But it seemed like only yesterday. The death, Monday night, of former heavyweight boxing champ, Joe Frazier conjured up a memory for me. On the night of March 8, 1971, Frazier fought Muhammad Ali in what would later be called “The Fight Of The Century”. It was held in Madison Square Garden, in New York, long before title fights found permanent venues in the casinos of Las Vegas or Atlantic City (heck, gambling wasn’t even legalized in New Jersey until November, 1972).
On this night, I was a freshman as Ohio University, but wanted desperately to see the fight. That wasn’t happening. There was no pay per view then. Most title fights were shown on closed circuit television, a novel concept that involved going to a movie theatre where the fight was shown on the big screen, transmitted usually in black and white by telephone line. Since Athens, Ohio, wasn’t a major city the fight wasn’t available ‘live’ in either of the two movie theaters. The closest venue to show the bout live was Chicago. I had neither the time, nor the money to make that trip.
But fights back then, the bigger ones anyway, were available on radio stations. One of the stations broadcasting the fight had a signal that boomed into Athens after the sun went down. And if I stood in just the right spot, in-between two dorms outside, I could get the station. It was coming in loud and clear on this particular crisp, late winter night. My transistor radio batteries were fresh. I caught all of the blow by blow action, called if I’m not mistaken, by legendary fight broadcaster, Don Dunphy.
You have to realize, boxing was still very popular back in the early 70’s, particularly in the heavyweight class, largely because of Ali. He was simply the most riveting athlete of his time. His popularity bridged all races, socio-economic classes, ages and genders. He was loved and hated, probably by equal amount. Ali’s refusal to be inducted into the Army not only cost him three and a half years of his career (he was stripped of his World Heavyweight Championship belt by the World Boxing Council) and forced to earn money by traveling the country holding boxing exhibitions and giving talks to small groups. He actually stopped at Ohio University during his exile, a few years before I arrived at Ohio. Ali was a hero to a lot of young Americans who saw Viet Nam for what it was and wanted no part of it.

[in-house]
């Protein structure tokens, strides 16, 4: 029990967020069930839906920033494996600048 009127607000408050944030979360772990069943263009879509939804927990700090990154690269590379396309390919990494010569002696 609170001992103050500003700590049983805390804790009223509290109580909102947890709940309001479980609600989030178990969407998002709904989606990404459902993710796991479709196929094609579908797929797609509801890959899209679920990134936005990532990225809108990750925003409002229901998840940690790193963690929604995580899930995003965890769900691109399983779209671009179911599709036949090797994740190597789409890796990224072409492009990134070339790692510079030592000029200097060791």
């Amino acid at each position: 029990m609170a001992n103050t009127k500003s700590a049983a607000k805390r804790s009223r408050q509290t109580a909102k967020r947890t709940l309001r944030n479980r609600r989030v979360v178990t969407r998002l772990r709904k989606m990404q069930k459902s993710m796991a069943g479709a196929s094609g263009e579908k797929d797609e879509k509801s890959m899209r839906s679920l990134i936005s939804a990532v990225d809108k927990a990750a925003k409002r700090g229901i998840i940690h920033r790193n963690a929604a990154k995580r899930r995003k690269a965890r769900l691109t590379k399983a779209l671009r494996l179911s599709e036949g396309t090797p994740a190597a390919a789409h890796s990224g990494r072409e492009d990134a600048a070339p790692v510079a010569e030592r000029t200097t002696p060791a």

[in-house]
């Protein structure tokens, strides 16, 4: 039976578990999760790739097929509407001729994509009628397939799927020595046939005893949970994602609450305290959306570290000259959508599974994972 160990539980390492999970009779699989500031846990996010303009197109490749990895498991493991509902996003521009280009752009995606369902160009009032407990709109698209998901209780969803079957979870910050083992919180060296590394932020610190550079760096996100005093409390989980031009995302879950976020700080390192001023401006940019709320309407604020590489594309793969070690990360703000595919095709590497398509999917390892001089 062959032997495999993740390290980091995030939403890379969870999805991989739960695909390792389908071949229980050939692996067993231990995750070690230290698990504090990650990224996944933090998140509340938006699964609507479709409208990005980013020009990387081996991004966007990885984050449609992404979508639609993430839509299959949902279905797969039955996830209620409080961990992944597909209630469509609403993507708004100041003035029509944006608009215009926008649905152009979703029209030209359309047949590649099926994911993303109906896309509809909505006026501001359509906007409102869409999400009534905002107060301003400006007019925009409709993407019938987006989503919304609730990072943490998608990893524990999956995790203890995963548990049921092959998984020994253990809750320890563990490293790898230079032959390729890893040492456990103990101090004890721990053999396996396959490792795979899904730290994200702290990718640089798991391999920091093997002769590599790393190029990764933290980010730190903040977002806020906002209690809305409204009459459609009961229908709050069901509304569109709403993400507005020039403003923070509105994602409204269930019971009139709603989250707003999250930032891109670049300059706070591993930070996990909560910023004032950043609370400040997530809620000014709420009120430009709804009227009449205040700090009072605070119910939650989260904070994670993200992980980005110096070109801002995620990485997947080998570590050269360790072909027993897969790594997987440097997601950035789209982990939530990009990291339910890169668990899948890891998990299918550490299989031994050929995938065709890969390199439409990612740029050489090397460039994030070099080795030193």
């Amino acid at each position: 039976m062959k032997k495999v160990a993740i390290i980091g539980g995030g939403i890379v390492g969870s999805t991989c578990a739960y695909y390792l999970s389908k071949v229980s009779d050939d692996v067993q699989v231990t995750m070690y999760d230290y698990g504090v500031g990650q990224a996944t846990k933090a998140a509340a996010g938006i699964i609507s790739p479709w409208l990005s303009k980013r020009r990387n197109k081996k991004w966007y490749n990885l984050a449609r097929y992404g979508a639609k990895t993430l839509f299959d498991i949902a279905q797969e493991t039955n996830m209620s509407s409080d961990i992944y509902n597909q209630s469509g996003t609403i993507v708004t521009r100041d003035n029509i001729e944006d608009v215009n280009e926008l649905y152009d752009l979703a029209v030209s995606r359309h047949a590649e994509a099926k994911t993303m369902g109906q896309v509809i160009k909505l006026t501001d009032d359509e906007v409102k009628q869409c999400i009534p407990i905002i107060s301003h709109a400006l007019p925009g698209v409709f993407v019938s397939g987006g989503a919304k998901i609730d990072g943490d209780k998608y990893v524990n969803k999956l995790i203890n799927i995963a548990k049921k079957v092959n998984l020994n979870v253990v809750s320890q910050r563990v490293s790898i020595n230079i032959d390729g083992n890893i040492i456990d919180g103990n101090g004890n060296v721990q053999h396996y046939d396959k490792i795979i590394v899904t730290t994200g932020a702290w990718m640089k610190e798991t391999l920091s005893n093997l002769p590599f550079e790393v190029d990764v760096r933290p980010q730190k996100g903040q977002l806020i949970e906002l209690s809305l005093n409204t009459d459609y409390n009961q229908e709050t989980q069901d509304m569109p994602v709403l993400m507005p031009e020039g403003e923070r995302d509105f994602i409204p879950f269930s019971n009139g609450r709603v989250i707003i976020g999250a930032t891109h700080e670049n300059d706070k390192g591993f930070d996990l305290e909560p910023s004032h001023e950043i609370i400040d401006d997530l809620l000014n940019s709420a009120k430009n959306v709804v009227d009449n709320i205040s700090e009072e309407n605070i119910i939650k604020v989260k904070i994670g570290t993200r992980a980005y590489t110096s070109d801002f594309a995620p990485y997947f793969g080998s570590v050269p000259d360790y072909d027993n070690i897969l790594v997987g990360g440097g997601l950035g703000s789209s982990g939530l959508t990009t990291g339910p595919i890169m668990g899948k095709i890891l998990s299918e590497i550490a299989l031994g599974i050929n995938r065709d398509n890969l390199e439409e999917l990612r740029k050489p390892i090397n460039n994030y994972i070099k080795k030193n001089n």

Ali arrived on the night of the fight with a record of 31-0. Frazier was 28-0, with 23 of those wins by knockout. He was under sized by heavyweight standards, but he packed a lethal punch
For 15 rounds, with the undisputed heavyweight championship on the line, both fighters traded vicious blows. There was none more vicious than a left hook that Frazier landed to Ali’s jaw, late in the 14th round. It was so vicious, it broke Ali’s jaw. Somehow, he managed to finish the round on his feet and continue through the 15th and final round. Frazier won the fight on decision. It was Ali’s first defeat as a professional and he would not win another title fight for three and a half more years.
Ali and Frazier fought twice more, with Ali winning both. One was dubbed, by Ali of course, as the “Thrilla In Manilla”. But neither of the two rematches lived up to the fight that night in March, 1971. I remember standing there, transistor radio in hand, looking around that college green under a cloudless, star filled sky and seeing a lot of other college kids listening on transistor radios to the same broadcast.
Like many things that are gone with the wind, so too is that night. And so too now is Joe Frazier, far too young at the age of 67. When boxing mattered, when championship fights were special, Frazier was a central figure. He played foil to Ali’s hero. But not on March 8, 1971. That night, there was no bigger name in sport, than “Smokin’ Joe” Frazier. What a boxer. What a fight. What a night.